How does a movie about the most peaceful soldier in our history, real-life conscientious objector Desmond Doss turn into the most brutal war film in decades? In the hands of Mel Gibson it's pretty easy, and his penchant for the over-the-top gore and torture reaches a climax with Hacksaw Ridge, as well as his indelicate handling of faith. Gibson's inability to bring a measured approach nearly treads over Doss' deeply affecting, truly remarkable story like a Sherman tank across a muddy battlefield. For Doss the man is already extraordinary, but Gibson sets out to make him divine.
If you don't know who Desmond Doss was, he's someone who is worth investing some time to learn about. Doss was a pacifist, a Seventh Day Adventist who enlisted in the Army and served as a combat medic during WWII. He refused to kill and flatly denied attempts to be given a weapon. During the Battle of Okinawa he single-handedly saved the lives of 75 wounded men and was awarded the Medal of Honor, the first conscientious objector to ever do so. He credits his heroic efforts that night to God, saying repeatedly "Please God, help me find one more" as he searched for more of his fallen comrades to rescue.
That Doss was a man of unwavering faith isn't the problem; it's that Gibson weaponizes it into cinematic conversion therapy. It begins when we meet a child-aged Doss who goes a little too far playing around with his brother and nearly kills him. Through the tears of his mother (Rachel Griffiths) and PTSD-afflicted father (Hugo Weaving), Doss begins to focus obsessively on the Ten Commandments, in particular the sixth one: "Thou shalt not kill". Years later we meet him as an adult (now played by a mousy Andrew Garfield) who has seen his father struggle with survivor's guilt from his time in WWI. He's also seen most of the local boys enlist to serve in the wake of Pearl Harbor. Despite having just met and fallen in love with a beautiful local nurse (Teresa Palmer), Doss enlists over his father's objections.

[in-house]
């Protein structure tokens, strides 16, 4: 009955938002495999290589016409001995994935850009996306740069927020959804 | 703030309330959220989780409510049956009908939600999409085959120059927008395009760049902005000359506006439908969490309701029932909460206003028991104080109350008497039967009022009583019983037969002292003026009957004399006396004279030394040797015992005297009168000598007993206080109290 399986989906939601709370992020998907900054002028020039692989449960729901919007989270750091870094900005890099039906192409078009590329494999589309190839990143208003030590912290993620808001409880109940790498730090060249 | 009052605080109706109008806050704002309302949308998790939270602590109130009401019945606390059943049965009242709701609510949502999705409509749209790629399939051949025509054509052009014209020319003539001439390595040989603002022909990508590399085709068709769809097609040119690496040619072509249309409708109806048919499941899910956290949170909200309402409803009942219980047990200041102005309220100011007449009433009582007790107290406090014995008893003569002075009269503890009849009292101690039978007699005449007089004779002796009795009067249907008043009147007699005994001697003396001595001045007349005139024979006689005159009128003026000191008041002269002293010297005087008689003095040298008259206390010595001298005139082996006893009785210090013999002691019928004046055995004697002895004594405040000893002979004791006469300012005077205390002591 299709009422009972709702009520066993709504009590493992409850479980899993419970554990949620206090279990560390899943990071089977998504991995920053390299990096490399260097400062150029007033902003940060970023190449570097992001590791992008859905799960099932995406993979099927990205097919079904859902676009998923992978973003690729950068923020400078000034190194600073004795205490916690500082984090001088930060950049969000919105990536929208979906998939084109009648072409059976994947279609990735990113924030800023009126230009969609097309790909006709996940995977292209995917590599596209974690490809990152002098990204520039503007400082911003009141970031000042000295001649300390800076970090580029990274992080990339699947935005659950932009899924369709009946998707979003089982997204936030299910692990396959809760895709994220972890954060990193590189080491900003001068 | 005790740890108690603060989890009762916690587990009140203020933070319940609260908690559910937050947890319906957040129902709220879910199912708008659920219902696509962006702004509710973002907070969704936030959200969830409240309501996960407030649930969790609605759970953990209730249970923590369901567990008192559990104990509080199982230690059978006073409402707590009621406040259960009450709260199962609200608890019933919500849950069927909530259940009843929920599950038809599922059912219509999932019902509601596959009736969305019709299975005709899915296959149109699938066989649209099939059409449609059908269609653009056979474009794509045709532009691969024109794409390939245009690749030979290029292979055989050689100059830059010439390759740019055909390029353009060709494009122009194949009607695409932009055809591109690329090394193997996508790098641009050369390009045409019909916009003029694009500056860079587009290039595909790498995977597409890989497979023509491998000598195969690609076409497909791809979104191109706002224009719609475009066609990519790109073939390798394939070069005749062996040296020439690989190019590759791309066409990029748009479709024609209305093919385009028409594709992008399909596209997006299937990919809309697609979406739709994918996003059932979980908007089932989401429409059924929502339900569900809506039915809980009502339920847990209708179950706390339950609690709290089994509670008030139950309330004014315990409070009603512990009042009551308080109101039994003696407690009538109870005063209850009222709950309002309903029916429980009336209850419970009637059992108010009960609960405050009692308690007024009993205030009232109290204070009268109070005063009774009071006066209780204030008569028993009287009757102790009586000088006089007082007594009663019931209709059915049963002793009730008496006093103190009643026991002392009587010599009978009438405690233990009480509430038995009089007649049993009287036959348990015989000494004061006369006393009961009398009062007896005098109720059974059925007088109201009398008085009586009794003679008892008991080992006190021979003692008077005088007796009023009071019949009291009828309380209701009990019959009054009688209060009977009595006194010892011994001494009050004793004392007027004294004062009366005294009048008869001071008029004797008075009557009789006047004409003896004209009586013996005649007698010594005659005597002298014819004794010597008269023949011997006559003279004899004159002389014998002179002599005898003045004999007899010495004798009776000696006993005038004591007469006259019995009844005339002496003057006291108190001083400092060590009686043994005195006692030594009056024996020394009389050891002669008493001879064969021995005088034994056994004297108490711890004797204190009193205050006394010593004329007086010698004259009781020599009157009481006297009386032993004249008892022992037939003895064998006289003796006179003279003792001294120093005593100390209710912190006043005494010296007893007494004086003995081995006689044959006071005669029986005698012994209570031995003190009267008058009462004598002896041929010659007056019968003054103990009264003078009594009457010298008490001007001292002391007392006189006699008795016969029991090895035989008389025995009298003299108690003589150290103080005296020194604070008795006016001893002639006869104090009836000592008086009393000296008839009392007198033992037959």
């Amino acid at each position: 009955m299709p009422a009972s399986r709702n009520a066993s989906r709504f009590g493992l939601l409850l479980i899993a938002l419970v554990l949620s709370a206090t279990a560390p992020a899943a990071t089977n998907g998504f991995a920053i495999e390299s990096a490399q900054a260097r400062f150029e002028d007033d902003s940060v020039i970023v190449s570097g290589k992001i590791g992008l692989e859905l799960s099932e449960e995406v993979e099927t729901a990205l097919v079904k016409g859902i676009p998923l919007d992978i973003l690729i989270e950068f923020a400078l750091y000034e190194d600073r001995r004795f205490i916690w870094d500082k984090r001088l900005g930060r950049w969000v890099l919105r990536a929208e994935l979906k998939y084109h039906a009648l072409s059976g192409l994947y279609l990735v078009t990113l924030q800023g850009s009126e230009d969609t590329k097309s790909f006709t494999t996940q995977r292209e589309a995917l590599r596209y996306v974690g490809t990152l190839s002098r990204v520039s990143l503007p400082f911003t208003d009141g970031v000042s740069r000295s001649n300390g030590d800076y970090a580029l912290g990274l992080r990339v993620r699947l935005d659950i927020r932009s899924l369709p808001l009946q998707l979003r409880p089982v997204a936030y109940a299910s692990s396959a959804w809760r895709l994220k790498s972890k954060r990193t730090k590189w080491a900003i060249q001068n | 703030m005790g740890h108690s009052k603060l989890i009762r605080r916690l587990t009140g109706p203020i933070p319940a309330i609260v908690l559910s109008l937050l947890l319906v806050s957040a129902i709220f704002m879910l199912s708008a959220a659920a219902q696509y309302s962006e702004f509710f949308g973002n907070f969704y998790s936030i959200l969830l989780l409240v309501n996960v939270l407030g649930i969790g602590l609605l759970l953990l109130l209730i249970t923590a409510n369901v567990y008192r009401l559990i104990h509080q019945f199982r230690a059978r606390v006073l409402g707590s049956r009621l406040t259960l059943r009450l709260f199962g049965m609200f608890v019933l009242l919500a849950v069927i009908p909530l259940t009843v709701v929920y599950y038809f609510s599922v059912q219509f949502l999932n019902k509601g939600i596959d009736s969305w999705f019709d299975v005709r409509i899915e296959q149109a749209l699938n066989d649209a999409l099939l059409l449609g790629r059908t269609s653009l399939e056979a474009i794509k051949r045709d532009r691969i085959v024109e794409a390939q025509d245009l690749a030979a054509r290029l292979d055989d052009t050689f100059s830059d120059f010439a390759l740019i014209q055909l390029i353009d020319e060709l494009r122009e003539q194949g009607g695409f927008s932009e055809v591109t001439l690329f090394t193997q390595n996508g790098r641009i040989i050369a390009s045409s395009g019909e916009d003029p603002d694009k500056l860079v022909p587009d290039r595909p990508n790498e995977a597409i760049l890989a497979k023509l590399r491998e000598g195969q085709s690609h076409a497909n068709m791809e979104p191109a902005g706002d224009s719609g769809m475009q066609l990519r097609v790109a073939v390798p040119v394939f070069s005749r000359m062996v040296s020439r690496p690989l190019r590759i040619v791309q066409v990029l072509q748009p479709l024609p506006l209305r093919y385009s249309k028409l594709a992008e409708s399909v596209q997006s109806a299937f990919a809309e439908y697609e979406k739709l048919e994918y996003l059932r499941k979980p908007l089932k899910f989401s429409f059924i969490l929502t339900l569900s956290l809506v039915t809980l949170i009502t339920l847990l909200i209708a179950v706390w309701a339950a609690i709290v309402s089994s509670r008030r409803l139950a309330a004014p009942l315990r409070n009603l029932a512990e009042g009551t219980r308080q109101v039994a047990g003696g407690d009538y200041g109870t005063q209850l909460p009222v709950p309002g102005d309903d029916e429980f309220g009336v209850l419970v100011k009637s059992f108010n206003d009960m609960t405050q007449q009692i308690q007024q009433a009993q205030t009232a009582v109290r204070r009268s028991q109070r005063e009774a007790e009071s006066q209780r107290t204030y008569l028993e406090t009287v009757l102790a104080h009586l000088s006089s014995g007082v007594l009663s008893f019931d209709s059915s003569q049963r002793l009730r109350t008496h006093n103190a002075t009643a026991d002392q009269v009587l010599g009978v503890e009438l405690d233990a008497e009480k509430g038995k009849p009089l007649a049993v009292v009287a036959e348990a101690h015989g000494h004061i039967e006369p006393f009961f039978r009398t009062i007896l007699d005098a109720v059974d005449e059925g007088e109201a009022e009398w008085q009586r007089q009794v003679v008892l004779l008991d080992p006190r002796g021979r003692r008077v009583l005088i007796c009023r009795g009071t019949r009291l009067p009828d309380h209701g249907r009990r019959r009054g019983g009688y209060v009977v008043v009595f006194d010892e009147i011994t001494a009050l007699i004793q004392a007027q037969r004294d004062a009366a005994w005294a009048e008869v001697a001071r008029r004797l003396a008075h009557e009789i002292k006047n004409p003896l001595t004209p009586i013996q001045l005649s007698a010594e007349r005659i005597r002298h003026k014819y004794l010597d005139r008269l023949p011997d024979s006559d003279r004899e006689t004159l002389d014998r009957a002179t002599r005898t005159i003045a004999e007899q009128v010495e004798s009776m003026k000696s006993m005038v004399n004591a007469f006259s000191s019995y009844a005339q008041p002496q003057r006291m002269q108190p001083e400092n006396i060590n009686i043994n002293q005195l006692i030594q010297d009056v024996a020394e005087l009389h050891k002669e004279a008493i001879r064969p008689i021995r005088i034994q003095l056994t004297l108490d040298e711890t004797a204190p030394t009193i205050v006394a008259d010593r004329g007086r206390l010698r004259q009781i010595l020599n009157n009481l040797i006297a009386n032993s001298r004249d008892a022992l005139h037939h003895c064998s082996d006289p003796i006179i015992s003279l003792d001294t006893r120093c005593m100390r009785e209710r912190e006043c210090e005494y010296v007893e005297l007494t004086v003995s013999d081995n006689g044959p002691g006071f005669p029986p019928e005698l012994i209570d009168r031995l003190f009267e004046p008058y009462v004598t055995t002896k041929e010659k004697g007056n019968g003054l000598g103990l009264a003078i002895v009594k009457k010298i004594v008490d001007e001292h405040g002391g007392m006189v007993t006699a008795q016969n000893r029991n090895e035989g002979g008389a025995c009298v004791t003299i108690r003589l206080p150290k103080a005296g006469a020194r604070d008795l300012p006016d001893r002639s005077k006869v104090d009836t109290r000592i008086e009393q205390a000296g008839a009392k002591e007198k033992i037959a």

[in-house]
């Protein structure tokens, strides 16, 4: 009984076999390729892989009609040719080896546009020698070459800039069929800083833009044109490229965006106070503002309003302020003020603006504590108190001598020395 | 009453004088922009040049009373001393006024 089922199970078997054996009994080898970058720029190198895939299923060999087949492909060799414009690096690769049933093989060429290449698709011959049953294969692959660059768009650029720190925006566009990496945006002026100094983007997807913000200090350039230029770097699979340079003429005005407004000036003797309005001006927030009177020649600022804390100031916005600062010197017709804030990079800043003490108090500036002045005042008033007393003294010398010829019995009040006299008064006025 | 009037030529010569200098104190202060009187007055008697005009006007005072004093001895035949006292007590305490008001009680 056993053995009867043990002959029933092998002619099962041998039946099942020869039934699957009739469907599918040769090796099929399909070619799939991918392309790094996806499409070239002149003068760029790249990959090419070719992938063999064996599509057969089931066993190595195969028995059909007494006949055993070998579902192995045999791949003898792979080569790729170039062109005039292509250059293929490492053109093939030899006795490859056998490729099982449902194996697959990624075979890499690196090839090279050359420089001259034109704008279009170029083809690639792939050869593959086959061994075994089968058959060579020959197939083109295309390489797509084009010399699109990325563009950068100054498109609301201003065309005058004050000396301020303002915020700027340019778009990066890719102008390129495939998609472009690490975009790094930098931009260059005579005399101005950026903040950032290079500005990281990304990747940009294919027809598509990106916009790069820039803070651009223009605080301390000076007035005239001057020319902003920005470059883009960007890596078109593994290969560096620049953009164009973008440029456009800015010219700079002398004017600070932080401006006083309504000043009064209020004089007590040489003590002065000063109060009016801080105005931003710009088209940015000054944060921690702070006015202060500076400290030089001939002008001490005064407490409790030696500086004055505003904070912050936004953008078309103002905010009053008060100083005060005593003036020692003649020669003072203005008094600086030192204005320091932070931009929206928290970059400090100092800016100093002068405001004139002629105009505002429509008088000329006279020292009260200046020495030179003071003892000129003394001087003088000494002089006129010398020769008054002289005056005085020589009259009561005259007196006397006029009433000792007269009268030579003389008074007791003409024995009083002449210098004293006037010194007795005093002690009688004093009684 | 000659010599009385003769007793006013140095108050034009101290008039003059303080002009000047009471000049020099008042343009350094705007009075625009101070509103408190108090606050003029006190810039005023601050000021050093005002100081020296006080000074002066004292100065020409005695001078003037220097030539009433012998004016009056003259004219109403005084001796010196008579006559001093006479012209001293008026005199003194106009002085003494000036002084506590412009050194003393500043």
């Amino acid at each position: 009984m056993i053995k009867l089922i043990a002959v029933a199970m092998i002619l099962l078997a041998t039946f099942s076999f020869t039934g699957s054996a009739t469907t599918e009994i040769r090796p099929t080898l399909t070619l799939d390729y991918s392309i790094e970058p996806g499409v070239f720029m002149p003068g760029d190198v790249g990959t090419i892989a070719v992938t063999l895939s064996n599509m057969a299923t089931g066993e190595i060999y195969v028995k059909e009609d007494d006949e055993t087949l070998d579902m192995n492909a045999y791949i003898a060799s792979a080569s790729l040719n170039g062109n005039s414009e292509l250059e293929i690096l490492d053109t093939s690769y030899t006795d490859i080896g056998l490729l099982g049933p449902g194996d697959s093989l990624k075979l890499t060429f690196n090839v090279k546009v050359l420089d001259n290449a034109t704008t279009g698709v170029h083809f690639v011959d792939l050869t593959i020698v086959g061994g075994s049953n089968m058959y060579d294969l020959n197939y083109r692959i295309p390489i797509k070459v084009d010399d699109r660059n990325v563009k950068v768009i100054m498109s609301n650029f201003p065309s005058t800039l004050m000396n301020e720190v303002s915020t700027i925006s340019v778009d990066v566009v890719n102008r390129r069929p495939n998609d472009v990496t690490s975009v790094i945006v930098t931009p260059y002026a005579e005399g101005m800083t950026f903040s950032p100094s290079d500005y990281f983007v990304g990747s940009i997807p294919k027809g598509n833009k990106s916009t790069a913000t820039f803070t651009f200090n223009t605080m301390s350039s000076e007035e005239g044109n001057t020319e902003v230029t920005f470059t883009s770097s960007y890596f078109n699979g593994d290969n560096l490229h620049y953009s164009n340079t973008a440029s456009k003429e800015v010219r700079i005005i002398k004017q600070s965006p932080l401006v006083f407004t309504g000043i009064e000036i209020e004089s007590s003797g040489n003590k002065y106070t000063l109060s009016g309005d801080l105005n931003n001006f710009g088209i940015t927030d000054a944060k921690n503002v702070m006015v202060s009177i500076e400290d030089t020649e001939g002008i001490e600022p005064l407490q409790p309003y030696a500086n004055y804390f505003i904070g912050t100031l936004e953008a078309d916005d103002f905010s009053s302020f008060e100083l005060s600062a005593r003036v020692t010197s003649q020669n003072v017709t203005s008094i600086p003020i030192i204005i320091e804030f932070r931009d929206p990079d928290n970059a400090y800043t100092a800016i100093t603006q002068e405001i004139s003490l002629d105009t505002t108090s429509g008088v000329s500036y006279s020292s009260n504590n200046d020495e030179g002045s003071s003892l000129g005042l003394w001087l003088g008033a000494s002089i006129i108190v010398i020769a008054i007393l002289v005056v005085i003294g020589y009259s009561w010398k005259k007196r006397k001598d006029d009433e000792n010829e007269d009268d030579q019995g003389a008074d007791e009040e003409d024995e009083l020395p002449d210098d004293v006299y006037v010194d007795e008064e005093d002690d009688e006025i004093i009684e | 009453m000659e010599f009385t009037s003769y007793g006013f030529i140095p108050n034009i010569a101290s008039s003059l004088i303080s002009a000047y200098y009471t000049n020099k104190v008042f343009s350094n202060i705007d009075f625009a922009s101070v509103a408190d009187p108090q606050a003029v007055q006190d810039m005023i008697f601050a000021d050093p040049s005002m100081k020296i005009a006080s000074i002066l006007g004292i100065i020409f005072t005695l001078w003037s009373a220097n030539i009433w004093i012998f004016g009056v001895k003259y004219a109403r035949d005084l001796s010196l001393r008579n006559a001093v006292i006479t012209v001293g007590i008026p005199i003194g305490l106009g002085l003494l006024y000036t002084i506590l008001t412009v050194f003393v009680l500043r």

But how does a man who has vowed never to kill intend to serve during a time of war? The film's central conflict is whether Doss will be forced to compromise his ideals and bend on his faith to conform to the demands of war. Of course, the men in his unit aren't too happy about having a peacenik on their side. This plays out as predictably as you might expect. The commanding officer (Sam Worthington) singles him out, the Sgt. (Vince Vaughn) thinks he ought to quit, and a bruising soldier named Smitty (Luke Bracey) bullies Doss mercilessly, until he eventually wins them over, of course. Most of the non-battlefield scenes are constructed rather formally, as if they're just the perfunctory window dressing before the action really takes place. Gibson can't help himself even before the fighting begins, spilling blood wherever he can find the tiniest reason to do it. A mechanic's accident sends blood spurting like a geyser, a nurse's needle cracking the surface of the skin like an icepick, flashbacks of soldiers explosively spinning through the air like tops. By the time Doss actually steps onto the field of battle you're already desensitized to it.
Gibson is most comfortable once the bullets start flying, though. It gives him free license to be as gruesome as possible and he doesn't shy away from it at all. The sheer brutality of it so shocking as to be disorienting; limbs and messy entrails scattered everywhere, heads blow off of bodies, and scores of rats devouring the newly-dead. Gibson contrasts Doss' miraculously peaceful efforts with scenes of unimaginable human cost, but it's a miscalculation that serves only as a distraction. Worse is Gibson's insistence that Doss' faith is what truly carried him through. Again, it's fine that Doss expresses this sentiment himself, but Gibson depicts him as a literal Christ-like figure. In one purely cheeseball scene, Doss is lowered on a stretcher and the camera captures him splayed out like Jesus on the crucifix, being brought down to earth from the heavens above. There are many little moments like that, but all they serve to do is undercut Doss' tangible, human accomplishments. But Gibson undermines the human for the spiritual at every turn, and that goes double for the Japanese soldiers. We learn literally nothing about them, which is fine since this movie is about Doss. However, there's a totally inexplicable scene, done to excruciating detail, where we see one Japanese commander commit suicide by seppuku once he realizes the battle is lost. Why was that there other than to feed Gibson's blood lust?
Hacksaw Ridge is billed as "a true story", suggesting that no Hollywood embellishment went into it at all. There's a lot that happens to dispel that notion, but when you see the actual Doss in archival footage talking humbly about what he did, it makes you want to believe every single bit of it. It also makes you wish Hacksaw Ridge was a movie more about him and less about making a statement.
Rating: 3 out of 5